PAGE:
|Publication number||US6982633 B2|
|Application number||US 10/842,658|
|Publication date||Jan 3, 2006|
|Filing date||May 10, 2004|
|Priority date||May 12, 2003|
|Also published as||US20040227628|
|Publication number||10842658, 842658, US 6982633 B2, US 6982633B2, US-B2-6982633, US6982633 B2, US6982633B2|
|Original Assignee||Joshua Burdick|
|Export Citation||BiBTeX, EndNote, RefMan|
|Patent Citations (23), Non-Patent Citations (1), Referenced by (18), Classifications (9), Legal Events (4)|
|External Links: USPTO, USPTO Assignment, Espacenet|
Applicant claims benefit to provisional application Ser. No. 60/469,775, filed May 12, 2003, and provisional application Ser. No. 60/473,693, filed May 28, 2003.
The invention relates to helmets worn by motorcycle riders.
One of the leading causes of accidents involving motorcycles is the failure of other drivers to see the motorcycle. A 1981 report (referred to as the Hurt Report) prepared by the University of Southern California analyzed motorcycle accidents. 74% of those accidents were with other vehicles. Of those, 50% were precipitated by other drivers who reported that they did not see the motorcyclist. Since a motorcycle (with driver) has a much narrower profile than other legal motorized vehicles on the road, their inherent design allows limited area for any lighting devices. Some studies claim that human depth perception is affected when a motorcycle is viewed amongst bigger cars and trucks, making the motorcycle seem further away than it is.
The largest percentage of motorcycle accidents occur with other vehicles at intersections with front or perpendicular approaching vehicles. Therefore, importance of being seen by others while operating a motorcycle cannot be understated.
The art has recognized the need to make motorcycles and their riders more visible to other drivers. Many have proposed providing lights on the back of the helmet which is worn by the motorcycle driver. Slarve in U.S. Pat. No. 4,559,586, Gouda in U.S. Pat. No. 4,891,736 and Rios et al. in U.S. Pat. No. 5,207,500 disclose motorcycle helmets having an auxiliary brake lamp and signal lamps on the back of the helmet. All provide a cable that runs from the helmet and is connected to the electrical system of the motorcycle. An obvious short-coming of these products is the cord, which can become tangled and impede the movement of the wearer of the helmet, particularly as he or she mounts and dismounts the motorcycle. A second shortcoming of these products is that the lights are all positioned on the rear of the helmet and each light has a relatively small surface area.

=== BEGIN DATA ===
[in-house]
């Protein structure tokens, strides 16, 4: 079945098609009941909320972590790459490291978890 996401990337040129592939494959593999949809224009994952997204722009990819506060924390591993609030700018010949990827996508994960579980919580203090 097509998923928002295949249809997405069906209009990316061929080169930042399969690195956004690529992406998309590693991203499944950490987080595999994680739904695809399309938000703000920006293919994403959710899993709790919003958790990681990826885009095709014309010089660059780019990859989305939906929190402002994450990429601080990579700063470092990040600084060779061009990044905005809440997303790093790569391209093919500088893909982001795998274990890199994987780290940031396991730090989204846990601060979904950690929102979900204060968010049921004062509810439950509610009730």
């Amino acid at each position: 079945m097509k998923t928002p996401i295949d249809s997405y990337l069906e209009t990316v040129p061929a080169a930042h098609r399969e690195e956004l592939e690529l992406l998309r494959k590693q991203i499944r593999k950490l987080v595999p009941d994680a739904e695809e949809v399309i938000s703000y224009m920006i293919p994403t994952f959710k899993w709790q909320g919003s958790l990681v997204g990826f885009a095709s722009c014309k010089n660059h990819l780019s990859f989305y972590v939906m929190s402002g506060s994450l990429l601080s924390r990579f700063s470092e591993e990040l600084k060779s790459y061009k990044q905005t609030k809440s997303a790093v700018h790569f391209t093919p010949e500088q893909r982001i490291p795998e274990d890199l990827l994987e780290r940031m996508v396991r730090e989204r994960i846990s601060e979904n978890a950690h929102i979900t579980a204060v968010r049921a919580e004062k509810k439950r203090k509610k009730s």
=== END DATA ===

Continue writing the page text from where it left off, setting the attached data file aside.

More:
Harris in U.S. Pat. No. 5,040,099 and Foglietti in U.S. Pat. No. 4,956,752 provide motorcycle helmets having lights on the rear of the helmet. Rather than provide a cable, these products have a receiver in the helmet that receives signals from a transmitter on the motorcycle. In recent years there has been available a helmet brake light sold separate from the helmet. This brake light is attached to the back of the helmet by an adhesive and is sold under the name “The Signalfly.” This product also has a receiver which receives signals from a transmitter on the motorcycle.
It is also known to provide lights on the top or front of the motorcycle helmet which face forward and illuminate the path ahead of the motorcycle. Harris, Jr. discloses such a helmet in U.S. Pat. No. 4,195,328.
Although many types of motorcycle helmets with lights have been proposed, relatively little of the surface area of the helmet is illuminated by these lights. Moreover, the illuminated surfaces tend to be only a few square inches on the back or the front of the helmet. These lights cannot be seen, except by a person who is on a line perpendicular to the surface of the light or who is within a few degrees of that line. Consequently, there remains a need for a motorcycle helmet which is readily visible when illuminated and viewed from any angle.
I provide a motorcycle helmet having a continuous ring of light. This enables the wearer to be seen by anyone, no matter where that person is on a circle centered on the wearer. The ring of light is attached to, or could be incorporated into, the shell of the helmet and circumscribes the perimeter of the helmet. The ring of light has a circumferential housing containing three housing segments each 120 degrees of a circle: a right housing segment, a left housing segment and a rear housing segment, each containing a series of lights. A continuous lens covering is provided over the lights on each segment. The light or lights and lens on the rear segment will together produce a red light beam when the light is activated. Lights on the left or right segments preferably are amber. A receiver on the ring of light is connected to the lights in the left, right and rear housing segments. The receiver is activated by a transmitter on the motorcycle that is connected to the bike's electrical system. When the brake light or signal lights are activated the transmitter sends signals which the receiver uses to selectively activate the lights in the ring of light. Batteries within the ring of light provide power to the lights and the receiver.